The lithium-ion battery pack is at the heart of any electric car.
Its cost, energy density, and safety features do as much as any other feature of an electric car to determine its success.
And battery packs from Tesla Motors differ from those built by virtually any other electric-car maker in at least one key aspect.
That is the use of thousands of small "commodity"-format cells, similar to those made in the tens of millions each year to power smartphones, laptop computers, tablets, and numerous other consumer electronics.
More than 10 years ago, Tesla bet that the economies of scale from using those small cells would more than compensate for the increased complexity of wiring them together, monitoring their individual behaviors.
Other electric-car makers employ 100 or more larger cells, each with many times the energy capacity of the small Tesla cells.
Tesla Model S battery pack teardown: frame from YouTube video by JehuGarcia, Feb 2017Enlarge Photo
The individual cells are just one of several unique features of a Tesla battery pack.
Now, you can see inside a Model S battery and view its distinctive features, courtesy of a YouTube video posted last week by Jehu Garcia, who describes himself as a do-it-yourself electric-car enthusiast.
The 9-minute video serves as marketing for the used Tesla battery modules he's selling, but it's highly instructive in its own right.
It includes a brief shot of the earlier and differently shaped Tesla Roadster pack, peeling the plastic film off the Model S pack to reveal the case itself, and removing the considerable hardware that hold the covers on the various portions of the pack.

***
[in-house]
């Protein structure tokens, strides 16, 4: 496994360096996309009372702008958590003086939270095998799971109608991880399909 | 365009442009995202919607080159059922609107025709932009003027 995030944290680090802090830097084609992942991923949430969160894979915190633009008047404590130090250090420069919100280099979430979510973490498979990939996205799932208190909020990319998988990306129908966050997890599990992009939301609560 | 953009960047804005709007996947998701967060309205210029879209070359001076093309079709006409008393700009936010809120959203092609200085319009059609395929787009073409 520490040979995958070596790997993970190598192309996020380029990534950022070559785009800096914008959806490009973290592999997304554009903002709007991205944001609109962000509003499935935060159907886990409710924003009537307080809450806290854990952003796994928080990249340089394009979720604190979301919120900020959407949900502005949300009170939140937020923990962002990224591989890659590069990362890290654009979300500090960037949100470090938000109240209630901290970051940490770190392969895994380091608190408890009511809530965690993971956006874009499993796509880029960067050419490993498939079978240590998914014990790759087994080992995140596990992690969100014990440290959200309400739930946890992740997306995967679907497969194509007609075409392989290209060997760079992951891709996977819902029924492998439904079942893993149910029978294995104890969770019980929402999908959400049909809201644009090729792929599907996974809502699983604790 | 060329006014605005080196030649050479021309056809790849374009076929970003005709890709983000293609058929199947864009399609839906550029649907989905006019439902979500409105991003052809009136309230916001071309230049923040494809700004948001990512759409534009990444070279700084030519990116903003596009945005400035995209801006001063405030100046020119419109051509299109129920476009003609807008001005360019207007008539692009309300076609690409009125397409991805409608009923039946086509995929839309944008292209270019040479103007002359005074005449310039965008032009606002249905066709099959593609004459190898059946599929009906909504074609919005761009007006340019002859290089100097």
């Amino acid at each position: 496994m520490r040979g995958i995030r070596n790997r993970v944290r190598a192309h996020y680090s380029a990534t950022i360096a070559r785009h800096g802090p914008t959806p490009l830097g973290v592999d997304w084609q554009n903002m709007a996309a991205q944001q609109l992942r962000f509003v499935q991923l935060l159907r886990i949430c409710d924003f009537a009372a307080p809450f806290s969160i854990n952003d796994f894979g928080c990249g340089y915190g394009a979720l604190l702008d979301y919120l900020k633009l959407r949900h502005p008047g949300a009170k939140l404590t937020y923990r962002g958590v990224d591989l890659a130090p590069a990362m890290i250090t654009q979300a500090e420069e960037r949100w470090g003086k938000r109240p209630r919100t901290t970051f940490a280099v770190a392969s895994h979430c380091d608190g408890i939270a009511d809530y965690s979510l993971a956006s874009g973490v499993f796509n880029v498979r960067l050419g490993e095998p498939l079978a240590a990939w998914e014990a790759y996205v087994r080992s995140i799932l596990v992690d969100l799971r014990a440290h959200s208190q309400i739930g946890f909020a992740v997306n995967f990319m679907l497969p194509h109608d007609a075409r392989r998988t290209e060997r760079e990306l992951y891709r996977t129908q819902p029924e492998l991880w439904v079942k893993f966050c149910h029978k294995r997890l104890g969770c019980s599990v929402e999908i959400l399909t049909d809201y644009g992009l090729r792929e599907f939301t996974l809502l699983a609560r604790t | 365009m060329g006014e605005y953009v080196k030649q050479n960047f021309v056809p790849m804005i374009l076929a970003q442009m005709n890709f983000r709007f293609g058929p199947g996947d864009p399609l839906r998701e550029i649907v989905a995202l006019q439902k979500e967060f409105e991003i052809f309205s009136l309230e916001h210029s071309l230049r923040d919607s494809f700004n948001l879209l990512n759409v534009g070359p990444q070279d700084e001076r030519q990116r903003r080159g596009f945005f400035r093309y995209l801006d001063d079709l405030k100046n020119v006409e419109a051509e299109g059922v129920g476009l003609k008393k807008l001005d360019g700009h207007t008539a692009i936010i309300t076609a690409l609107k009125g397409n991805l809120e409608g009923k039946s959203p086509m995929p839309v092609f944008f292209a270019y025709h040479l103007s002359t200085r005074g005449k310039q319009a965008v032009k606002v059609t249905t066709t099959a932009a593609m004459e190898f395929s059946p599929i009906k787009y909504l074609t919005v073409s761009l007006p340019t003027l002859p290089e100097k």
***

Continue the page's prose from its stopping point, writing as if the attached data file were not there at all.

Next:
About a third of the way through the video, Garcia explains why his crew is dismantling the pack in the first place: 10 of its modules will be used for an electric conversion of an older Porsche 911S.
Tesla Model S lithium-ion battery pack in rolling chassis [photo: Martin Gillet via Flickr]Enlarge Photo
The team goes on to peel back the sealed top cover, drain the coolant from a module ... and explain the safety precautions for tools and workers when dealing with a battery rated at almost 400 volts.
Finally the first module can be released, consisting of a rectangular aluminum box holding 444 individual 18650-format lithium-ion cells.
In due course, all the modules have been removed, leaving only the empty frame of the battery-pack box.
The team doesn't open up a module, since those components will be repurposed for automotive or stationary storage use.
The last 2 minutes of the video essentially serves as a promotion for EV West, which sells used Tesla battery modules.
As well as the pack teardown, the video offers intriguing glimpses of unusual cars in the background: everything from a Smart ForTwo through a bathtub Porsche convertible and a mid-engine Porsche 914 to a Volkswagen Type 2 pickup and an off-road Toyota Land Cruiser.